PREDOMINANTLY AN AGRICULTURAL state, one out of every five residents in Kansas is involved in farming or food production. Kansas leads the nation in the production of wheat and sunflowers. Like many of its midwestern neighbors, Kansas is experiencing a rural exodus, with large numbers of residents leaving farms to move to urban areas. This exodus has increased the pollution that concentrates in industrial regions. With a total population of almost 3 million people, the state has specific concerns about activities that lead to global warming and climate change. One of those concerns is the regional haze that blankets the large cities of Kansas. In response, Kansas has initiated a regional haze program designed to reduce toxic emissions.
Between 1990 and 2001, carbon dioxide (CO2) emissions in Kansas rose by 4 percent, reaching a total of 71.9 million metric tons. Kansas currently ranks 26th in the United States in CO2 emissions. Concern over the threat that CO2 emissions pose to global warming and climate change has resulted in program initiatives that successfully increased CO2 efficiency by 23 percent. However, the government is engaged in a balancing act, attempting to protect health and the environment while promoting economic growth. In 2007,
Kansas joined some 30 other states in establishing the Climate Registry, which is designed to measure, track, and report greenhouse emissions in order to reduce national levels of pollution.
Environmentalists began putting pressure on the Kansas state government in 2006, when it was announced that the Sunflower Electric Power Corporation would build three new coal-fired power plants in western Kansas. The plan proceeded, despite the fact that eight states had filed lawsuits accusing such plants of accelerating global warming and climate change. Opponents of the project were also concerned about possible threats to the Wichita Mountain National Wildlife Refuge, located 260 mi. (673 km.) away in Oklahoma. The Environmental Protection Agency predicted that sulfur emissions released by the coal-fired power plants would surpass federal limitations and threaten health and the environment. Sunflower officials answered concerns about mercury emissions by insisting that they would be well below federal standards. Government officials were faced with the dilemma of balancing threats to health and the environment against the 2,000 jobs created by the construction project.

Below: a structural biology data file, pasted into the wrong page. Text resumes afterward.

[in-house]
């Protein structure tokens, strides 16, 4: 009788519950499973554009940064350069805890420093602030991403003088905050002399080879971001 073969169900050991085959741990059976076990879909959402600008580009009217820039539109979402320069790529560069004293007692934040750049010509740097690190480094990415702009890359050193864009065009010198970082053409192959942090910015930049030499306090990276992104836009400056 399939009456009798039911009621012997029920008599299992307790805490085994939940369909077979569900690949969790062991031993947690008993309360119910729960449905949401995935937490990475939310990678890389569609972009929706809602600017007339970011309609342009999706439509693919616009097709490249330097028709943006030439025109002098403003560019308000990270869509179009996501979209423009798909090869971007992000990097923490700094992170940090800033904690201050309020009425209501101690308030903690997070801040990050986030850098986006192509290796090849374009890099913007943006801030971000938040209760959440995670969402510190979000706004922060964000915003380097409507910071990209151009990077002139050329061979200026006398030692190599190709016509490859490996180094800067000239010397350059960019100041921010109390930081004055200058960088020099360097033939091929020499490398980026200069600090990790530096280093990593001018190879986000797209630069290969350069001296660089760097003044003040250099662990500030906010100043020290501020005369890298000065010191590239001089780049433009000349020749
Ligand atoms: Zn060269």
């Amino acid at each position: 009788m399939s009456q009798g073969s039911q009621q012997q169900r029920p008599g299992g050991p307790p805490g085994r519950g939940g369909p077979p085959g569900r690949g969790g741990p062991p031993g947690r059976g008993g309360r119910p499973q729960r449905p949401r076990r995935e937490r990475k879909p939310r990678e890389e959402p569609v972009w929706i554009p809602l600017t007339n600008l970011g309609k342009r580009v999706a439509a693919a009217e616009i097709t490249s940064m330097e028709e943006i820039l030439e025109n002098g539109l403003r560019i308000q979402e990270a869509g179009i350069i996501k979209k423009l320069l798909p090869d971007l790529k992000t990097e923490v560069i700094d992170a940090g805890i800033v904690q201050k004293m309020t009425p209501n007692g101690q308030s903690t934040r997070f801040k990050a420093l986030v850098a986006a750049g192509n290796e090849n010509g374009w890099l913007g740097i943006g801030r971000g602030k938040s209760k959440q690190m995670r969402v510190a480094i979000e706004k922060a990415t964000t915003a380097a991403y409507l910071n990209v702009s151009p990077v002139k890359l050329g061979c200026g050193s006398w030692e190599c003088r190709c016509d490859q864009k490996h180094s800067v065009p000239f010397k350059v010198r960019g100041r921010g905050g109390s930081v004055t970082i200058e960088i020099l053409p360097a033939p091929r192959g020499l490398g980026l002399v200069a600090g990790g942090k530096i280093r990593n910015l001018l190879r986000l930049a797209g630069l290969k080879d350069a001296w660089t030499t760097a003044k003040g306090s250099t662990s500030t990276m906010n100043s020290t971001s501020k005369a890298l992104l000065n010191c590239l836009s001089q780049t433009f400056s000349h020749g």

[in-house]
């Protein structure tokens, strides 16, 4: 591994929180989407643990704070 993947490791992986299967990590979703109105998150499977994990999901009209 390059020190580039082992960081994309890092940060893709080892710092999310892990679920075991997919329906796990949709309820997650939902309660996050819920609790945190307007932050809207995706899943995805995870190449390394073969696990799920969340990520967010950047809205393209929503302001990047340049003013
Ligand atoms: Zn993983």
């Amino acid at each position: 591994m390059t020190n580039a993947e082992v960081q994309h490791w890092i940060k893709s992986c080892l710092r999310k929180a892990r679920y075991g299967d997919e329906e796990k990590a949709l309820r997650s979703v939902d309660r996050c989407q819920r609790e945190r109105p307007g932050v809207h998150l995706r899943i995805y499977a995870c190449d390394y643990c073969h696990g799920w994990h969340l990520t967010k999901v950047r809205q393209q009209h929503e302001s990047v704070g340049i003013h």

The Department of Health and Environment is the Kansas agency that exercises major responsibility for programs designed to reduce activities associated with global warming and climate change. The Environment
Division is specifically involved with oversight and implementation of laws and regulations that deal with air, radiation, public water resources, industrial discharges, solid waste landfills, hazardous waste, asbestos removal, and fuel storage tanks. This agency has the authority to levy fines and impose penalties to enforce compliance. Responsibilities include offering financial aid assistance programs designed to reduce global warming and climate change.
The Environment Division houses the Bureau of Environmental Field Services and the Bureau of Environmental Remediation. Other Kansas agencies involved in protecting the environment are the Department of Agriculture, which implements the Pesticide and Fertilizer Program, the Department of Wildlife and Parks, the Kansas Forest Service, and the State Conservation Commission.
In Kansas, programs that target global warming and climate change include efforts to promote public awareness. Kansas Don't Spoil It and Get Caught Recycling are statewide educational campaigns that encourage recycling of solid waste products. Aging wastewater and deficient public water supply systems pose particular environmental threats, and efforts are underway to rebuild or improve existing facilities. To this end, the state appropriated $94 million to 37 localities in 2006. The Kansas Department of Health and Environment has also been engaged in a massive effort to decontaminate 28 public water supply wells that serve approximately 150,000 residents. Through the Watershed Restoration and Protection Strategy, the state works with local governments and federal agencies to address problems with the state's watersheds. The Stream Probabilistic Monitoring Program
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